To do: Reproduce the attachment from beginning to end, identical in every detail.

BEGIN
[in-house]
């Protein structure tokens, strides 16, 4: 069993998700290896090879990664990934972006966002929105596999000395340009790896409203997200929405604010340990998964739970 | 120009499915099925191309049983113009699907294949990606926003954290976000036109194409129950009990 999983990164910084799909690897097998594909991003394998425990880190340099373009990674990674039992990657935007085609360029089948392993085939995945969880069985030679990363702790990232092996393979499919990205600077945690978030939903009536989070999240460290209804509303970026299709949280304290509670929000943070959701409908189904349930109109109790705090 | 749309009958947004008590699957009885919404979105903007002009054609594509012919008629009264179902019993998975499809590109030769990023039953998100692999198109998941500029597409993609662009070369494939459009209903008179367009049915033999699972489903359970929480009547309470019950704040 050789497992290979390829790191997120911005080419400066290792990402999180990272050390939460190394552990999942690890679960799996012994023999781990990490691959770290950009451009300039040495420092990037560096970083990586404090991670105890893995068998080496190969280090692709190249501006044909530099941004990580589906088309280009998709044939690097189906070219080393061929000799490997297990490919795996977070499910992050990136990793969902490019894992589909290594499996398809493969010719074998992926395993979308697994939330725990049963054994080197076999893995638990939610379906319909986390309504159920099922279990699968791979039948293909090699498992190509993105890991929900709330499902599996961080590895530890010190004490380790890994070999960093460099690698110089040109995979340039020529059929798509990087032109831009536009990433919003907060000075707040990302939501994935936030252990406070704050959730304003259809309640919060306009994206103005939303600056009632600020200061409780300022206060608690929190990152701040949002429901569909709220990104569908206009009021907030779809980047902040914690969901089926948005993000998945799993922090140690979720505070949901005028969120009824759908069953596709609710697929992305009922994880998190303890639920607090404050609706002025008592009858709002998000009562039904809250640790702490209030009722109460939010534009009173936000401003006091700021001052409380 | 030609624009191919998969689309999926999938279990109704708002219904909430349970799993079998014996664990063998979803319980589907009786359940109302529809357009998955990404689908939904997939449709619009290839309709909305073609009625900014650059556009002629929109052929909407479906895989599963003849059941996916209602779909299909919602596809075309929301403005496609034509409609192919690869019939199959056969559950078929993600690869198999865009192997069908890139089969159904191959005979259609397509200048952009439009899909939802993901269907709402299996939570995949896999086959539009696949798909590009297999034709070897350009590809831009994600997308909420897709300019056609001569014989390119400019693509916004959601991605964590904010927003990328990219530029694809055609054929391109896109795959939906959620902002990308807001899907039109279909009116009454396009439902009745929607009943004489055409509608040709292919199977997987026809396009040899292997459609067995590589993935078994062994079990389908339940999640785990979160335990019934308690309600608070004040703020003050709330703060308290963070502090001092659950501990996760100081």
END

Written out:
[in-house]
């Protein structure tokens, strides 16, 4: 069993998700290896090879990664990934972006966002929105596999000395340009790896409203997200929405604010340990998964739970 | 120009499915099925191309049983113009699907294949990606926003954290976000036109194409129950009990 999983990164910084799909690897097998594909991003394998425990880190340099373009990674990674039992990657935007085609360029089948392993085939995945969880069985030679990363702790990232092996393979499919990205600077945690978030939903009536989070999240460290209804509303970026299709949280304290509670929000943070959701409908189904349930109109109790705090 | 749309009958947004008590699957009885919404979105903007002009054609594509012919008629009264179902019993998975499809590109030769990023039953998100692999198109998941500029597409993609662009070369494939459009209903008179367009049915033999699972489903359970929480009547309470019950704040 050789497992290979390829790191997120911005080419400066290792990402999180990272050390939460190394552990999942690890679960799996012994023999781990990490691959770290950009451009300039040495420092990037560096970083990586404090991670105890893995068998080496190969280090692709190249501006044909530099941004990580589906088309280009998709044939690097189906070219080393061929000799490997297990490919795996977070499910992050990136990793969902490019894992589909290594499996398809493969010719074998992926395993979308697994939330725990049963054994080197076999893995638990939610379906319909986390309504159920099922279990699968791979039948293909090699498992190509993105890991929900709330499902599996961080590895530890010190004490380790890994070999960093460099690698110089040109995979340039020529059929798509990087032109831009536009990433919003907060000075707040990302939501994935936030252990406070704050959730304003259809309640919060306009994206103005939303600056009632600020200061409780300022206060608690929190990152701040949002429901569909709220990104569908206009009021907030779809980047902040914690969901089926948005993000998945799993922090140690979720505070949901005028969120009824759908069953596709609710697929992305009922994880998190303890639920607090404050609706002025008592009858709002998000009562039904809250640790702490209030009722109460939010534009009173936000401003006091700021001052409380 | 030609624009191919998969689309999926999938279990109704708002219904909430349970799993079998014996664990063998979803319980589907009786359940109302529809357009998955990404689908939904997939449709619009290839309709909305073609009625900014650059556009002629929109052929909407479906895989599963003849059941996916209602779909299909919602596809075309929301403005496609034509409609192919690869019939199959056969559950078929993600690869198999865009192997069908890139089969159904191959005979259609397509200048952009439009899909939802993901269907709402299996939570995949896999086959539009696949798909590009297999034709070897350009590809831009994600997308909420897709300019056609001569014989390119400019693509916004959601991605964590904010927003990328990219530029694809055609054929391109896109795959939906959620902002990308807001899907039109279909009116009454396009439902009745929607009943004489055409509608040709292919199977997987026809396009040899292997459609067995590589993935078994062994079990389908339940999640785990979160335990019934308690309600608070004040703020003050709330703060308290963070502090001092659950501990996760100081």